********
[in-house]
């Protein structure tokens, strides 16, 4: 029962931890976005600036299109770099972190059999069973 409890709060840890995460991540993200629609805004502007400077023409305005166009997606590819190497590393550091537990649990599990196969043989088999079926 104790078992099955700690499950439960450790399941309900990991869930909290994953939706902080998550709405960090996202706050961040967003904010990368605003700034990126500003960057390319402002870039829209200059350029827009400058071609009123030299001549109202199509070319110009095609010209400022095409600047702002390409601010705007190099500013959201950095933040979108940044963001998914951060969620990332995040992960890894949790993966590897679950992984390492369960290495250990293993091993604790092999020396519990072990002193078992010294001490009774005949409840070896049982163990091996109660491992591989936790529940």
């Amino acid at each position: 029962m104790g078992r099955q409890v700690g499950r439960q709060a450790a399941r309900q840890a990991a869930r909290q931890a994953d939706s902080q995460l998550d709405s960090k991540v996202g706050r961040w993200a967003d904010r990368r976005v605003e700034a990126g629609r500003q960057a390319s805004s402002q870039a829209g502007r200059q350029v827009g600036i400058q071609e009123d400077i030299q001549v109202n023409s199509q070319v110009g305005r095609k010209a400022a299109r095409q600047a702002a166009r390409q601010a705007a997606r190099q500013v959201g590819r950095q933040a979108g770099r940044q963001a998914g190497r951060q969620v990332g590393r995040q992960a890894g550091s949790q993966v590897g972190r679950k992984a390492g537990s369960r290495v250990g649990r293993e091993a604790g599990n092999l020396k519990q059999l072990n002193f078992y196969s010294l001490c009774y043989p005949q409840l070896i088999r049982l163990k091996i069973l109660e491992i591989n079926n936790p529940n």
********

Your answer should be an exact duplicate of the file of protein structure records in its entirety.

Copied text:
[in-house]
């Protein structure tokens, strides 16, 4: 029962931890976005600036299109770099972190059999069973 409890709060840890995460991540993200629609805004502007400077023409305005166009997606590819190497590393550091537990649990599990196969043989088999079926 104790078992099955700690499950439960450790399941309900990991869930909290994953939706902080998550709405960090996202706050961040967003904010990368605003700034990126500003960057390319402002870039829209200059350029827009400058071609009123030299001549109202199509070319110009095609010209400022095409600047702002390409601010705007190099500013959201950095933040979108940044963001998914951060969620990332995040992960890894949790993966590897679950992984390492369960290495250990293993091993604790092999020396519990072990002193078992010294001490009774005949409840070896049982163990091996109660491992591989936790529940």
């Amino acid at each position: 029962m104790g078992r099955q409890v700690g499950r439960q709060a450790a399941r309900q840890a990991a869930r909290q931890a994953d939706s902080q995460l998550d709405s960090k991540v996202g706050r961040w993200a967003d904010r990368r976005v605003e700034a990126g629609r500003q960057a390319s805004s402002q870039a829209g502007r200059q350029v827009g600036i400058q071609e009123d400077i030299q001549v109202n023409s199509q070319v110009g305005r095609k010209a400022a299109r095409q600047a702002a166009r390409q601010a705007a997606r190099q500013v959201g590819r950095q933040a979108g770099r940044q963001a998914g190497r951060q969620v990332g590393r995040q992960a890894g550091s949790q993966v590897g972190r679950k992984a390492g537990s369960r290495v250990g649990r293993e091993a604790g599990n092999l020396k519990q059999l072990n002193f078992y196969s010294l001490c009774y043989p005949q409840l070896i088999r049982l163990k091996i069973l109660e491992i591989n079926n936790p529940n």